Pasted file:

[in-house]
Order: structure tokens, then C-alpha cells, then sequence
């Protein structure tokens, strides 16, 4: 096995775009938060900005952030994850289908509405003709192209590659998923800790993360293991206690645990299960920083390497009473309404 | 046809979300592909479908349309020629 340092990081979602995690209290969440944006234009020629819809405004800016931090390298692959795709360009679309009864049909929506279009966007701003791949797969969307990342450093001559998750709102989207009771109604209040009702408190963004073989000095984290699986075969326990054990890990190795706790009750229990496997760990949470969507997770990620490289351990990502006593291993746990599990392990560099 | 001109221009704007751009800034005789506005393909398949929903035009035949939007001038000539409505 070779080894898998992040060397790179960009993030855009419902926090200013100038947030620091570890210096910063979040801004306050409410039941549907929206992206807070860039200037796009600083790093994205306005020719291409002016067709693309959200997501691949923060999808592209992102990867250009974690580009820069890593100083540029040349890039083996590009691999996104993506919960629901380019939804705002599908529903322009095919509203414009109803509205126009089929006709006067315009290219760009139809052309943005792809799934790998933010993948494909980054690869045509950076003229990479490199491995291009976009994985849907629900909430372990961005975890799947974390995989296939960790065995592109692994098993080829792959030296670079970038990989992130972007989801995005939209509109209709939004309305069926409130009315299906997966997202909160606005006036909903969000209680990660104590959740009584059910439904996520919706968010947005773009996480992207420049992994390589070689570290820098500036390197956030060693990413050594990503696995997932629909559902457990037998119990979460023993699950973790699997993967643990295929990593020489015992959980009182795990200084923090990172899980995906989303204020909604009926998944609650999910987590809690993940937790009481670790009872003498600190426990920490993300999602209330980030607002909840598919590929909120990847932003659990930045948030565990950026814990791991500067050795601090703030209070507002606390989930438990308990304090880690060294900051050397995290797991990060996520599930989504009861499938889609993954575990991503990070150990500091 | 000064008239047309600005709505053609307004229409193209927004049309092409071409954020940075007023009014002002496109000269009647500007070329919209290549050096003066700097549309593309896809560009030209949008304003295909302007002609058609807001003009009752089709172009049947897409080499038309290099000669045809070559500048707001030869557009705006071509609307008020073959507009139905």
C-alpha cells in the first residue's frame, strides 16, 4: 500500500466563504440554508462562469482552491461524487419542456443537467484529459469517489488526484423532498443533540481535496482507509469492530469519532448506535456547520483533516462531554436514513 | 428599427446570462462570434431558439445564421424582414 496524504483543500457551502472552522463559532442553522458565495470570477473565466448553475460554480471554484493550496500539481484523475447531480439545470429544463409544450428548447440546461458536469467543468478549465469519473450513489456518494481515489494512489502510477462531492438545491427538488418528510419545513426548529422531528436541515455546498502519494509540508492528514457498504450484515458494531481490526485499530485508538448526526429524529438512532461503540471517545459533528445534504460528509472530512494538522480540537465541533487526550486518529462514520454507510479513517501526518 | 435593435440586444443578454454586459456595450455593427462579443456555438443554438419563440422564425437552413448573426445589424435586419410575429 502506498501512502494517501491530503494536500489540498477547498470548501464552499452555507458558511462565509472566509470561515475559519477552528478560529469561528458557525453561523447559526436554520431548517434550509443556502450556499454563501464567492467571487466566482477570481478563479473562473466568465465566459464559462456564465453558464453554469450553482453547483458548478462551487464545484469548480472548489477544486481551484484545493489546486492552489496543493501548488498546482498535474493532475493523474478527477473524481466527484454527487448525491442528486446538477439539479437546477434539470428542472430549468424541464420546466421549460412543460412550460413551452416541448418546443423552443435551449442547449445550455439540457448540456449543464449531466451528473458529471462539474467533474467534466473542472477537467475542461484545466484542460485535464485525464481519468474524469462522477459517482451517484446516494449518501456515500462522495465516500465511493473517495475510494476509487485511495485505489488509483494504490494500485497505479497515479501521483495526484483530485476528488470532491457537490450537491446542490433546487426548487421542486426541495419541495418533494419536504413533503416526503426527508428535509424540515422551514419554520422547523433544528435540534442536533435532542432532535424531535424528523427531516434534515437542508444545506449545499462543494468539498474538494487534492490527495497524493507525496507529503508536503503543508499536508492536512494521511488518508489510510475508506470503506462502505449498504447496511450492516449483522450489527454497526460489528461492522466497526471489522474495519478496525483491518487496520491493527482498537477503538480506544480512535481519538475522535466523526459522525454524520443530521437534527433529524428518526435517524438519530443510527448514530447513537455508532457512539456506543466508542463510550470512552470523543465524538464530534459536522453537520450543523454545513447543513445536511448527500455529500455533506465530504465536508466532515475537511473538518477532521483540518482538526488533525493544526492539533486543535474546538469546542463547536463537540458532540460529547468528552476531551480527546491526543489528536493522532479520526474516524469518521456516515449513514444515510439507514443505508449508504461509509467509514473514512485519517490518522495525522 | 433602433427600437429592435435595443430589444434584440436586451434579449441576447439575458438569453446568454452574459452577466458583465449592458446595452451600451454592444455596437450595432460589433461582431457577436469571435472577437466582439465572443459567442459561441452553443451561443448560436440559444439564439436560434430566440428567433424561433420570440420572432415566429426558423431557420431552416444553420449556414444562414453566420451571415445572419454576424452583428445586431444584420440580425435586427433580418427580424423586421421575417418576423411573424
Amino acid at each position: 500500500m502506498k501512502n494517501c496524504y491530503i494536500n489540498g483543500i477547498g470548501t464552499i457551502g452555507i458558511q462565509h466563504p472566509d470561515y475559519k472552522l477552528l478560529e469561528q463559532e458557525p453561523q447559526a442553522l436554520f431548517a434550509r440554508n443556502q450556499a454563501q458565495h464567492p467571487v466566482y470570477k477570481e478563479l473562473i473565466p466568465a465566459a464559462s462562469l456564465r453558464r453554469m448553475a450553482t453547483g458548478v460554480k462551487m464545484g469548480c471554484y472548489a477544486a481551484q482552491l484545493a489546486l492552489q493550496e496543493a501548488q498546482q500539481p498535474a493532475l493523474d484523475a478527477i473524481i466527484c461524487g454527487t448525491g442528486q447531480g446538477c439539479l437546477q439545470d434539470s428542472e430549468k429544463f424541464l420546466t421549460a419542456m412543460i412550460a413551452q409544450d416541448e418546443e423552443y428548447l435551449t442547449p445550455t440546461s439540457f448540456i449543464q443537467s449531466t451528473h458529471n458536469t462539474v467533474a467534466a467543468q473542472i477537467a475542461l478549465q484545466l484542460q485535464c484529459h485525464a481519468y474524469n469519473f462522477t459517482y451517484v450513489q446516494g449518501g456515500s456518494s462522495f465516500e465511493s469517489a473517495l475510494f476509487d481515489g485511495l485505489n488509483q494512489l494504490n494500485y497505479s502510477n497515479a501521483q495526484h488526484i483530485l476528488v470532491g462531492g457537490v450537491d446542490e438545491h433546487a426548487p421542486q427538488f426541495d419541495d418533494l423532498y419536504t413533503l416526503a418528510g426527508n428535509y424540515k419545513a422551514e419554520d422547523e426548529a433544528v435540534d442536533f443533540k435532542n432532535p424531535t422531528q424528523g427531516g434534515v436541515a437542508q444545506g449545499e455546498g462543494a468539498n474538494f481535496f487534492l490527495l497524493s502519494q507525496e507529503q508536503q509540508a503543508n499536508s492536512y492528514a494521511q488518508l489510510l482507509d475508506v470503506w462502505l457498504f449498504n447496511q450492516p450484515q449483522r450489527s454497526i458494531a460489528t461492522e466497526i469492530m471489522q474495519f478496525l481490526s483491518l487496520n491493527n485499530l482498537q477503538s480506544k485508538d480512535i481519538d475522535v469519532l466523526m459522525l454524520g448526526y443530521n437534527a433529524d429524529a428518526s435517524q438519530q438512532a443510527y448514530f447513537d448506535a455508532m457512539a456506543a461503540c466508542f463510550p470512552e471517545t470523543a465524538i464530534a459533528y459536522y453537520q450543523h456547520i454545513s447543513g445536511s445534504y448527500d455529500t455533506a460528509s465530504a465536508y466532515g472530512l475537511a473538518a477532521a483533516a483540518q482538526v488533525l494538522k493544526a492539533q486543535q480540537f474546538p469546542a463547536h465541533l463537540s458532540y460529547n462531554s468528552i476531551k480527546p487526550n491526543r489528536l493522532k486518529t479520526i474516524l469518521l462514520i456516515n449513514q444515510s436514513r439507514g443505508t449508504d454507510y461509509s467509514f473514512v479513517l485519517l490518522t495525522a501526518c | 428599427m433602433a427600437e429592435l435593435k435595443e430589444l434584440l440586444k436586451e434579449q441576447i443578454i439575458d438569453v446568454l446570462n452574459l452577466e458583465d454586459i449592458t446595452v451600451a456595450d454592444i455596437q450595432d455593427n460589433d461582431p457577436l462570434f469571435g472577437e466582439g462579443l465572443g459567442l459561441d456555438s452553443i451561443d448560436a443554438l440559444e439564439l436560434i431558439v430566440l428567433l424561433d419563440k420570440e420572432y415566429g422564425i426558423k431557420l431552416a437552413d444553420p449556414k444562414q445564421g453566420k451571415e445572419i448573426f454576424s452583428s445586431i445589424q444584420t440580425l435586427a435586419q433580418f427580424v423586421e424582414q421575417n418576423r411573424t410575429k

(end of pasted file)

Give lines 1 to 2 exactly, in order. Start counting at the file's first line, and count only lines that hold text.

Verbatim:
[in-house]
Order: structure tokens, then C-alpha cells, then sequence